Westfalia takes avocado oil refining closer to circularity

(Image: Westfalia Fruit, PR008)

As a multinational supplier of avocados, the Westfalia Fruit Group has unveiled three innovative environmental and social projects at its fruit processing plant in South Africa’s Kwa Zulu Natal province, enhancing sustainability and helping local communities in the process.

The plant refines avocado oil which is used in cooking to cosmetics, and has been developing innovative ways to reduce the three separate types of waste generated in the refining operation – soap stock, spent bleach earth and avocado wax.

Soap stock

Soap stock is a waste product from the refining neutralisation process, consisting mainly of free fatty acids, glycerides, glycerophospholipids and water. This product is recycled into soaps and recently, Westfalia and the company that purchases the soap stock, have partnered with a social enterprise that has established a unique project.

“A local South African NGO called PEN has started to make washing powder and bathing soap from this product. In addition to recycling the soap stock, their project is supporting homeless people living in shelters, which enable these communities to generate additional income from selling the soap and learn important business skills and break the cycle of poverty at the same time. One success story from this project is a person currently living in the shelter who is using these funds to support himself while he is completing his law degree,” said Petrus van Eeden, oil operations manager and technical support for new business development at Westfalia Fruits.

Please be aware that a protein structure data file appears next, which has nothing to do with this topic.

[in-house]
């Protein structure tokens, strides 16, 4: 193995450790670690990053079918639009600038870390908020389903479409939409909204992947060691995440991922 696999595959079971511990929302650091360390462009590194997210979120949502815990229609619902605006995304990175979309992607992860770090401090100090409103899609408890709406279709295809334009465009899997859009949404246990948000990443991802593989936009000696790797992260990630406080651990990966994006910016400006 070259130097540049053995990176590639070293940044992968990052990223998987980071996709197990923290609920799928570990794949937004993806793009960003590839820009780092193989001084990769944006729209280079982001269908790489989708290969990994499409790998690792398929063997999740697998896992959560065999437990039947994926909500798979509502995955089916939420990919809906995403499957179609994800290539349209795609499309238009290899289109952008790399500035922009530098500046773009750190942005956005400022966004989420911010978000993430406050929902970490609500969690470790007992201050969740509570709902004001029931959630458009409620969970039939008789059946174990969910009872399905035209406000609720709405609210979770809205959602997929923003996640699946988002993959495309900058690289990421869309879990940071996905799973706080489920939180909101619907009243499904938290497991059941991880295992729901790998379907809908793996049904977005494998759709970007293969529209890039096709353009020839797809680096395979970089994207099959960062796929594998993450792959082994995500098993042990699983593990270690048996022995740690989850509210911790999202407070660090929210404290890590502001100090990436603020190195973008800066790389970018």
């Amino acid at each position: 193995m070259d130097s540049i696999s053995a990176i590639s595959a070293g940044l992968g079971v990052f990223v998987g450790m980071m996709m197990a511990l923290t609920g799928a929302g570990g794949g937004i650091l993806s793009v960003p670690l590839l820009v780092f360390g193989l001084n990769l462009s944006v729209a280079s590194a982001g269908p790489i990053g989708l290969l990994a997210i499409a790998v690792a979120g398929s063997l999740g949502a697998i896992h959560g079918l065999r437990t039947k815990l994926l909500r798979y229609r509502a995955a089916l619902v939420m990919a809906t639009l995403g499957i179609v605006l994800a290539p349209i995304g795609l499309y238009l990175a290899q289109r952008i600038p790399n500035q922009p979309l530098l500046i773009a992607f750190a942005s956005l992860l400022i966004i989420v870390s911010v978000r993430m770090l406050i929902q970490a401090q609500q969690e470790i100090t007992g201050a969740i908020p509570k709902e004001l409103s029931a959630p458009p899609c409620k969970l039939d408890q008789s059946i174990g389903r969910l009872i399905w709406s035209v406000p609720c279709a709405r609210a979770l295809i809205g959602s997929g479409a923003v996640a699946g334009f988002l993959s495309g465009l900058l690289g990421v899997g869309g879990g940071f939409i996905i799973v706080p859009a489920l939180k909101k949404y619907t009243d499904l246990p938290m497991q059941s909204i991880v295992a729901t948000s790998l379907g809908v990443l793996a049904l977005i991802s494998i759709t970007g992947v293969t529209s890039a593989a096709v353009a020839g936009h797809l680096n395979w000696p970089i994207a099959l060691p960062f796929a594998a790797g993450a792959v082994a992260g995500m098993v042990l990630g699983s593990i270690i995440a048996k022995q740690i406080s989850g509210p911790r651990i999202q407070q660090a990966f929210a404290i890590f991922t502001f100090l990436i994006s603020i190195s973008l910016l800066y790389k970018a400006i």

Avocado wax

Another by-product of refining is avocado wax, which is removed from the oil during winterisation, a process in which the oil is cooled, in order for the wax to solidify. After removal, the wax is used in the manufacturing of biofuels for boilers and burners to generate energy, instead of ending up in landfill.

Spent bleach earth

Finally, spent bleach earth, a combination of natural dolomite clay, activated carbon and diatomaceous earth, is used to remove colour from the oil in a bleaching process. The solid waste from the process can be composted and it also contains excess oil which can be extracted as wax and, in turn, made into a biofuel.

These projects are helping to avoid 70 tons of landfill each year as well as Westfalia transition towards a more circular economy.

“Sustainability is one of our core company values and we are always looking for ways to improve our processes. These projects have helped us to become more sustainable by reducing the waste we produce; they have social benefits, and we are saving costs in the process.” said Paulina Theologou-Criticos, CEO of the EMEA region.

“In cases of severe drought, such as we’ve seen in South Africa in the last few years, we have been reminded of how fragile our environment is and that we need to find more sustainable ways of doing things. I feel good that Westfalia is contributing to a better future for people and the planet,” concludes Petrus van Eeden.